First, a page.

Modern spiritualizers tragically believe that their handiwork is a great improvement upon the original, rather like the Victorian architectural "restorers" who defaced so many of our lovely ancient churches. It would be difficult to think of one major Bible doctrine that has not suffered at their hands, but that of the Second Advent has been a special victim. So overlain have the beauties of this truth become with the stucco of spiritualization that at the second assembly of the World Council of Churches at Evanston in 1954 its introduction in something like its pristine form caused a major sensation and it was treated by some almost as a newly invented heresy! Spiritualizers have, naturally, nothing but contempt for literalists.
Some years ago I attended a series of lectures at the University of London on the Reformation. They were given by a man who professed to be a Calvinist. In his lecture on Calvin he enlarged upon the beneficent results of Calvin's teachings, but concluded that with all the good there was also one unfortunate—even disastrous—effect, namely, that Calvin injected into Protestantism the virus of "Biblical literalism." To this lecturer apparently the acceptance of the Bible as it stands could be productive of nothing but harm. This is not an isolated case, for reaction against their founder's insistence upon the importance of the words of Scripture has gone far among Calvinists. Thus today the very ones who are held to be the foremost champions of neoorthodoxy, being in most cases Calvinists, are also Biblical spiritualizers, and it may be that the much-trumpeted "return to the Bible" is nothing more than the creation of a vaguely Biblical milk-and-water theology that is scarcely less destructive of true faith than outright modernism.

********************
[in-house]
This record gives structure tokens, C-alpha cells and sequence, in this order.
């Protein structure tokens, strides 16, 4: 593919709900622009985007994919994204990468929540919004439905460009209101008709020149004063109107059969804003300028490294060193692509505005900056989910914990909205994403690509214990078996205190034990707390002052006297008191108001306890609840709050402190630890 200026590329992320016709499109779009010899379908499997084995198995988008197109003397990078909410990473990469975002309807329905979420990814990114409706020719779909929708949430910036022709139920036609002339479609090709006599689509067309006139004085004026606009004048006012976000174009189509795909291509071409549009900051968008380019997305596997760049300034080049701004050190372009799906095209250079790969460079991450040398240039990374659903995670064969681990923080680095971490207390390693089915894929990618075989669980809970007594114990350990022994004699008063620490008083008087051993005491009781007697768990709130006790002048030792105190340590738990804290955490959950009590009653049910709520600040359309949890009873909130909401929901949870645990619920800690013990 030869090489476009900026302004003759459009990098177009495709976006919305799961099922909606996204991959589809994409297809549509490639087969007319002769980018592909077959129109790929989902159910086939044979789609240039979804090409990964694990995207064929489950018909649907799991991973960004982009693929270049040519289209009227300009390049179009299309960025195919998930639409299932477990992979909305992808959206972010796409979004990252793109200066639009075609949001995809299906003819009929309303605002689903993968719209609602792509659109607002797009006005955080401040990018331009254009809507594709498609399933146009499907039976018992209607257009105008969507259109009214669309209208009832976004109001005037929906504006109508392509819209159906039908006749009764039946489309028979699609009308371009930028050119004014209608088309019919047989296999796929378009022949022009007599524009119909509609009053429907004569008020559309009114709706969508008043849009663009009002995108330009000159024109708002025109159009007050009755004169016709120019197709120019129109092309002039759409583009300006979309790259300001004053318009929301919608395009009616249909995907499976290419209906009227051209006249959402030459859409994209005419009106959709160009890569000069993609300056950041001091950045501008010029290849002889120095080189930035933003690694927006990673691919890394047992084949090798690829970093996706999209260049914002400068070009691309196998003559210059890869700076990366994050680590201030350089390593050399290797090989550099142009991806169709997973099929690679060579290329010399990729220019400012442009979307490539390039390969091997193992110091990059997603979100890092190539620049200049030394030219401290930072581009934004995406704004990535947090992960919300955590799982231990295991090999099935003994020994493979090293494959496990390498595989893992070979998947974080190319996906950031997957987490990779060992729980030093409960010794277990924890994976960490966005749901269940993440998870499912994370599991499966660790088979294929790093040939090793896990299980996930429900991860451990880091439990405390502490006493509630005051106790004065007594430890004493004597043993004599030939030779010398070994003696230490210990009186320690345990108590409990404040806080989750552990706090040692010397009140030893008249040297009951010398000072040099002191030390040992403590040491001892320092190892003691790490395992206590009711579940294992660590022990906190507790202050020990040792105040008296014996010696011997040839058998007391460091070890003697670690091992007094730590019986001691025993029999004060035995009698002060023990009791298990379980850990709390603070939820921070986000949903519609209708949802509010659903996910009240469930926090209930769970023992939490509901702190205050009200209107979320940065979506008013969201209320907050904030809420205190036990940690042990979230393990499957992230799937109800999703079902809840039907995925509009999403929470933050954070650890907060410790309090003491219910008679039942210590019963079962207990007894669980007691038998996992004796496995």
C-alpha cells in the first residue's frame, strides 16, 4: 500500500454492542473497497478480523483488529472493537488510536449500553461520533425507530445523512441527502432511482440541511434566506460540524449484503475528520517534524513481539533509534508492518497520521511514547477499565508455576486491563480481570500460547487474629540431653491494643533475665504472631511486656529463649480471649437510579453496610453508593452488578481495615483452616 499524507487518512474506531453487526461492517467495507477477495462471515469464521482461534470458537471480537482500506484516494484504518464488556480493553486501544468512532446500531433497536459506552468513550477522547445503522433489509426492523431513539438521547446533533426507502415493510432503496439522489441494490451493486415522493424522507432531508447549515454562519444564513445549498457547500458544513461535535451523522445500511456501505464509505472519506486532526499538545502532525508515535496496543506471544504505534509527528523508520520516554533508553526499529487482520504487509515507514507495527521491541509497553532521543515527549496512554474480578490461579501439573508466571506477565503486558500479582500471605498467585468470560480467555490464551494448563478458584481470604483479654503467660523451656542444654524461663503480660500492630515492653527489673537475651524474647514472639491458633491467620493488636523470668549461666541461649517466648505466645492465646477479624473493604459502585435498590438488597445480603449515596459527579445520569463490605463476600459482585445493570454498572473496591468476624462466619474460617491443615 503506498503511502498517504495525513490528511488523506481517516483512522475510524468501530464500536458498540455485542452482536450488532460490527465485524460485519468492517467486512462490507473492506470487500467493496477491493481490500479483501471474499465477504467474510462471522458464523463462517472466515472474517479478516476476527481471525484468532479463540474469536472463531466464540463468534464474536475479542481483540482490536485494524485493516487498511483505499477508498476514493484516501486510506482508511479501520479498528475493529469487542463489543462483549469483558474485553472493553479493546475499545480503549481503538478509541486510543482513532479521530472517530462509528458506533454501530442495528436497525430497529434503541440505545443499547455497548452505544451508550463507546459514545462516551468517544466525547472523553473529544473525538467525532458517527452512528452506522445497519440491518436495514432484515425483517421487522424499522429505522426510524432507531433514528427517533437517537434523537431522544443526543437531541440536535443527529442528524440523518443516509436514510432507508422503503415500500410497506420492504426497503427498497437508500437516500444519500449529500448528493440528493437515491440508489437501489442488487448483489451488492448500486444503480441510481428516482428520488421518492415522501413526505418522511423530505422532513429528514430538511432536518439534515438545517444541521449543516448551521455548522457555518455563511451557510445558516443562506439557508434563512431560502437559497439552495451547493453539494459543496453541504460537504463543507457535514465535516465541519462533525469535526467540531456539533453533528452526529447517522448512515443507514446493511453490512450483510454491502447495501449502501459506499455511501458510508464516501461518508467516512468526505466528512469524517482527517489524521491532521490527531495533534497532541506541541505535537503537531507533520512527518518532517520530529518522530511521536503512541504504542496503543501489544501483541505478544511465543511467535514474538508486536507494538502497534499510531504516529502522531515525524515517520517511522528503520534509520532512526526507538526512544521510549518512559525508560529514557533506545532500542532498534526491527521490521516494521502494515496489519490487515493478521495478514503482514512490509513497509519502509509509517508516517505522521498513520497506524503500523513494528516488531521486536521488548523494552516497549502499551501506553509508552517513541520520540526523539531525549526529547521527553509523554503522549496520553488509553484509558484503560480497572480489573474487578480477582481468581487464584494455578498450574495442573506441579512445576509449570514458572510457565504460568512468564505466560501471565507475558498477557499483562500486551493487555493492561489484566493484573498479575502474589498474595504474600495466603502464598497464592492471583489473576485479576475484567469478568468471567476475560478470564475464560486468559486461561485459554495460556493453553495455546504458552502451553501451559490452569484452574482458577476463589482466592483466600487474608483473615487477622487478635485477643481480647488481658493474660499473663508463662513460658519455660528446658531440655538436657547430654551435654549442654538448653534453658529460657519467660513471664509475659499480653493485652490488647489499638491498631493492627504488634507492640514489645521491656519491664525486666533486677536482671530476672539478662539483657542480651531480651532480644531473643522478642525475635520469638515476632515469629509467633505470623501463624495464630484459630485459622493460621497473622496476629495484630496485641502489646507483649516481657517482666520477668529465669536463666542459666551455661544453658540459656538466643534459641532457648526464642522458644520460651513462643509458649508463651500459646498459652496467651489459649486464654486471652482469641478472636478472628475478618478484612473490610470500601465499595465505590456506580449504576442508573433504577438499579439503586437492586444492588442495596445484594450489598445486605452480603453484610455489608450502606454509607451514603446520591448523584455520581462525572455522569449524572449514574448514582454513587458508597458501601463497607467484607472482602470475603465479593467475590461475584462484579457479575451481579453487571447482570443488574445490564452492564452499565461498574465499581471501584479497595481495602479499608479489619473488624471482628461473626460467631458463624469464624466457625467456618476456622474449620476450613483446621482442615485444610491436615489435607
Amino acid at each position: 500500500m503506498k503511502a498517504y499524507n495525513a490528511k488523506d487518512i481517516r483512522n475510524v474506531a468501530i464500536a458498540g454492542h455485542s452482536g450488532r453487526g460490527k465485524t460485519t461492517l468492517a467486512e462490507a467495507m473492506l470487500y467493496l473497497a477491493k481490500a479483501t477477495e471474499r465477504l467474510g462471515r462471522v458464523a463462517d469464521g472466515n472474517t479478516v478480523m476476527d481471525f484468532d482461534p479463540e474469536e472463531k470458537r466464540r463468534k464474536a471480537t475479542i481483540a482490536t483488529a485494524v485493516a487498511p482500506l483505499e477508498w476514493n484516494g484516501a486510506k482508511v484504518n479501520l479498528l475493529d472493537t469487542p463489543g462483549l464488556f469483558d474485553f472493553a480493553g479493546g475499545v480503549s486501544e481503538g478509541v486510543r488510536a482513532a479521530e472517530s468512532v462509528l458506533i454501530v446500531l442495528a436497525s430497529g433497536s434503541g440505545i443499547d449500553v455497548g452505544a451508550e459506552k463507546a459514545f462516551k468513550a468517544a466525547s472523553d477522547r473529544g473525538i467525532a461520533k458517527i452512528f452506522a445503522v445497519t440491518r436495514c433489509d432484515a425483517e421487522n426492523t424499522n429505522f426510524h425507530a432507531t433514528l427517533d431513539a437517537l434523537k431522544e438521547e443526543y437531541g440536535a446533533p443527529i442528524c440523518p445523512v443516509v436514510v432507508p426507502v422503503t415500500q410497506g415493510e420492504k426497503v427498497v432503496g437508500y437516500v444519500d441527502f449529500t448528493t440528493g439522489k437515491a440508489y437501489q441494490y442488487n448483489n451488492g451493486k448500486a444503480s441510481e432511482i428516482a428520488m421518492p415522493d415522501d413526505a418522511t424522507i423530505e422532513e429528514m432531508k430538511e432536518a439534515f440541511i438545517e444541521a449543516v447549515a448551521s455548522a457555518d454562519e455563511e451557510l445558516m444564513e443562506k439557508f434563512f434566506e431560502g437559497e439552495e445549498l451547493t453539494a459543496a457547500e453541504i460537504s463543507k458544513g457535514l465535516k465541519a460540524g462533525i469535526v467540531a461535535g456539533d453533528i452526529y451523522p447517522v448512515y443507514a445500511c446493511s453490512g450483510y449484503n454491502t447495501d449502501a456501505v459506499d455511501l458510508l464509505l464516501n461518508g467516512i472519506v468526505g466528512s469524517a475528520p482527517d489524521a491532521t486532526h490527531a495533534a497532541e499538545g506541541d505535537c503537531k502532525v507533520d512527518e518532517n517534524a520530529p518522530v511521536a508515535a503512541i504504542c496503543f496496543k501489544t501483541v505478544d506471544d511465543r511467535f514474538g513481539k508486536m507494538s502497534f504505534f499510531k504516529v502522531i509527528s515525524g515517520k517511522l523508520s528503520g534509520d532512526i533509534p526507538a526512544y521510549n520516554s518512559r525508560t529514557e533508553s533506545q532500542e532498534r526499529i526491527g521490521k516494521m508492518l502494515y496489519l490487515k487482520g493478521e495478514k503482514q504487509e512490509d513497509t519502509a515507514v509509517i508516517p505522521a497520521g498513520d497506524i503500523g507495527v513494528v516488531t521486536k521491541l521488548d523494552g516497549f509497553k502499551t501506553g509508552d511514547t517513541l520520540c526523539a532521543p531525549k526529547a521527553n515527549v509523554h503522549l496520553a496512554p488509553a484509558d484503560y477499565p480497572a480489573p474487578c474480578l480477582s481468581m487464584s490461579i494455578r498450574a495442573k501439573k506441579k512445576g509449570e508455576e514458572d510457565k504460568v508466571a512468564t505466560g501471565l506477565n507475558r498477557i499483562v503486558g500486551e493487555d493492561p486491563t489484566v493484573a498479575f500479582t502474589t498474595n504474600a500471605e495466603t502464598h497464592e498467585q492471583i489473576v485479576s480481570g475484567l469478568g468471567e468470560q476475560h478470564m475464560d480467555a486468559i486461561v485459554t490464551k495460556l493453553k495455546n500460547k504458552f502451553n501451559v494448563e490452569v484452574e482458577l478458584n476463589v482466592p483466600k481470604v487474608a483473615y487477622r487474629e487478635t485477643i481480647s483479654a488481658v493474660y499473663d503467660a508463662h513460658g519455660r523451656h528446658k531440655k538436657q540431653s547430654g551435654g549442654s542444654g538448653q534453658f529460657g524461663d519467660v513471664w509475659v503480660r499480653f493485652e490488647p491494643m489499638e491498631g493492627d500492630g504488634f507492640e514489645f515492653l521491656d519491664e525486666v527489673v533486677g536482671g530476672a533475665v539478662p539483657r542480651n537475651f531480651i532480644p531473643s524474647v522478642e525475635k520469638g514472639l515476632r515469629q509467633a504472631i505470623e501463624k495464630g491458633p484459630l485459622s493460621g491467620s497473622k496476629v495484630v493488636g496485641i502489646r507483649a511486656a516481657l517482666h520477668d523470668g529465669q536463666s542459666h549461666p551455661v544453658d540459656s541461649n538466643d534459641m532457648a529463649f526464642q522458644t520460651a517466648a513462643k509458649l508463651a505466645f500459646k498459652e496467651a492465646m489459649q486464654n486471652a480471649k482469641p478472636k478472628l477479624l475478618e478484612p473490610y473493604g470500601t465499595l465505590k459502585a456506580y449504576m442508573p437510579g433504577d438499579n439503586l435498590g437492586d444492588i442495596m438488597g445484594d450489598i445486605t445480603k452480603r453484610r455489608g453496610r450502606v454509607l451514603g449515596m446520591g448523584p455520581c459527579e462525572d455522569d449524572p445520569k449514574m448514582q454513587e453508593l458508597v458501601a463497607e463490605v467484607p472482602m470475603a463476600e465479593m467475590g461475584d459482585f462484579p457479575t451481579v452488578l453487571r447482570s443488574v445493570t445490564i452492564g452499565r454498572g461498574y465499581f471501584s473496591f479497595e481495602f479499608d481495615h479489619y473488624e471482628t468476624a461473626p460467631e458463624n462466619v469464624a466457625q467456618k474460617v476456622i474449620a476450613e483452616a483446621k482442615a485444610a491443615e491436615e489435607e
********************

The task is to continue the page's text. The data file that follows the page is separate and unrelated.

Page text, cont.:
H. J. Paton puts his finger upon the fatal weakness of neo-orthodoxy when he writes of its leading exponent, Karl Barth:
Hence his theology, since it can appeal neither to human reason nor to an infallible authority, is bound to become personal and arbitrary: he may use Calvin's words, but they no longer have the same meaning. No doubt he still appeals with supreme assurance if doubtful consistency, to the words of the Bible and the writings of the Reformers as witnesses to a divine revelation. But once the doctrine of verbal inspiration is abandoned, how can he distinguish between testimony which is worthy of trust and testimony which is not? If he does not judge by the principles of logical consistency and moral sanity and religious insight, must he not claim, and does he not in fact claim, that this distinction is revealed to him by God? If so, he seems to fall into a kind of personal dogmatism which is rare, at least in this explicit form. —The Modern Predicament (London, 1955) pp. 50, 51.
For the fact that the type of theological anarchy represented by Biblical spiritualization has not invaded the Advent Movement we have to thank the invariable insistence of our pioneers upon a "Thus saith the Lord" and particularly their proclamation of a literal Second Advent.
*An interesting discussion of this theory by P. W. Heward (for) and F. F. Bruce (against) will be found in the Journal of Transactions of the Victoria Institute, LXXVIT (1946), 13-37.